Thus was born Joyful Noise.
Beth, a Cherry Hill resident who has lived with physical and neurological challenges since childhood, says she feels proud whenever she sings with the chorus.
Joyful Noise is hosted by Bancroft NeuroHealth, a nonprofit based in Haddonfield that serves more than 800 people with disabilities throughout New Jersey and Delaware. Bancroft provides support to chorus members, including transportation to weekly rehearsals at the Jacob Schaefer Center in Cherry Hill.
The 30-member chorus performs at an array of venues. Its diverse repertoire ranges from holiday concerts, such as the recent one at the Voorhees Town Center (Echelon Mall), to the national anthem at a Camden Riversharks game. Though each member, from ages 20 to 65, has some type of disability, music seems to help them transcend daily obstacles.
George Lalka, 59, of Voorhees, a research chemist who suffered a brain injury as a result of an automobile accident in 1996, suffers from verbal aphasia, according to his sister, Nancy Longo, of Hammonton. Singing with the group has become one of the most important things in his life.
"I look at this as a music therapy," Longo said. "His whole affect is happier. When George performs - for that one moment - he is just like you and me. He is free from his disability; he is proud and sings with his heart and soul. He sings fluently as the lyrics flow easily and is free from the daily frustration of retrieving words and a world of silence and gesturing."
At a recent rehearsal, members shared their excitement about a planned trip to Hartford, Conn., where they'll perform Feb. 16 with composer and conductor Alice Parker at an instructional session of the American Choral Directors Association (ACDA) Eastern Regional Convention.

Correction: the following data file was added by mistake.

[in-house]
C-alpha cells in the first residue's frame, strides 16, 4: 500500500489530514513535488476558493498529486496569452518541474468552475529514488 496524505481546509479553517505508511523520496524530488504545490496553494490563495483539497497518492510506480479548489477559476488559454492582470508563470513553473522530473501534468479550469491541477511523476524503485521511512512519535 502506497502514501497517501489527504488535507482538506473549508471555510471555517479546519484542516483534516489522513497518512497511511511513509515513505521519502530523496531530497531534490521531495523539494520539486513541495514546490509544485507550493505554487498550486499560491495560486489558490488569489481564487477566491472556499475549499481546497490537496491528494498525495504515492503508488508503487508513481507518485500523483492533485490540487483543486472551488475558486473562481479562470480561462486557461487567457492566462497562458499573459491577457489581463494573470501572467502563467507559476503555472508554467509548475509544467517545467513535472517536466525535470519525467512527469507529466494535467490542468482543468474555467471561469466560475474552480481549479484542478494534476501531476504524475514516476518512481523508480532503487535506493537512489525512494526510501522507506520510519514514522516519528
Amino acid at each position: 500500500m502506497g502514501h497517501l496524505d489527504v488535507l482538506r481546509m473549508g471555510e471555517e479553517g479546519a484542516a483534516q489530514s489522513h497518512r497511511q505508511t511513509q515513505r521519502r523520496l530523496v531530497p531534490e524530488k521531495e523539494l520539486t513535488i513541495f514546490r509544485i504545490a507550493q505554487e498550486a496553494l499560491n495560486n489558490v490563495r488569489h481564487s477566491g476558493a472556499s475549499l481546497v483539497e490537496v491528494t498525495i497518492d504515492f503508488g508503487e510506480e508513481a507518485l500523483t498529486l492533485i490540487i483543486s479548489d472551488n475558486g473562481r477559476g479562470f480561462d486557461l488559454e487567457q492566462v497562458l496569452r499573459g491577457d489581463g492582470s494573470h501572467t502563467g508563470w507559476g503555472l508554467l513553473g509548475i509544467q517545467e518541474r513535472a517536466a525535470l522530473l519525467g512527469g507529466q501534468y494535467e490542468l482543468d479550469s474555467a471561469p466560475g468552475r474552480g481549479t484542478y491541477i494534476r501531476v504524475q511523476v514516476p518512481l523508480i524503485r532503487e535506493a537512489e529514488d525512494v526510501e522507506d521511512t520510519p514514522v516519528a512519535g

Parker, who lives in Massachusetts, met the ensemble four years ago, and Fromm commissioned a piece from her for the group. She's become an honorary mother or grandmother to the group.
"They are a model for what can be accomplished through choral music," said Parker, who created "Memories Flow" in response to one member's (with cerebral palsy) freeing experience of being in the water with her family.
An ACDA archivist says the convention performance will be the first for a chorus of individuals with disabilities.
Joyful Noise aims to raise $25,000 for the trip. To date, individuals and corporate sponsors have contributed more than $12,500.
"We are hoping to inspire conductors to launch similar groups in their communities," Fromm said.
"Our members have a real depth of experience," she said. "The chorus allows them to unlock their natural ability to express themselves. Audiences regard us with admiration and awe and are often moved by our performances."
Anne Matlack, an accompanist at one of the group's first concerts, agreed: "There seems to be no barrier between them and an audience." It was Matlack, the repertoire and standards chair for community choirs, ACDA Eastern Division, who recommended that Joyful Noise sing at the convention.
"Joyful Noise reminds us of the power of music in everyone," she said. "They show us the joy of music and are infectious about it."
Soloist Todd Emmons, 49, who lives in a supervised group home in Voorhees, says he is particularly inspired by music composed for them, such as "We Love to Sing" by Jon Washburn.
Fromm used her Philadelphia Eagles Community Quarterback volunteer award, along with the generosity of colleagues, to commission seven pieces by highly regarded composers.
Kathy Ross, vice president of Corporate and Family Services for Bancroft NeuroHealth, who has known many members for more than 20 years, is impressed with the group's professionalism and progress.
"When they perform, they stand up straight and proud and are self-confident," she said. "They know their lyrics; they know their songs. For these individuals to be on stage and for people to appreciate the value that they bring, it's a wonderful thing."
For more information on the group, visit www.joyfulnoisechorus.org.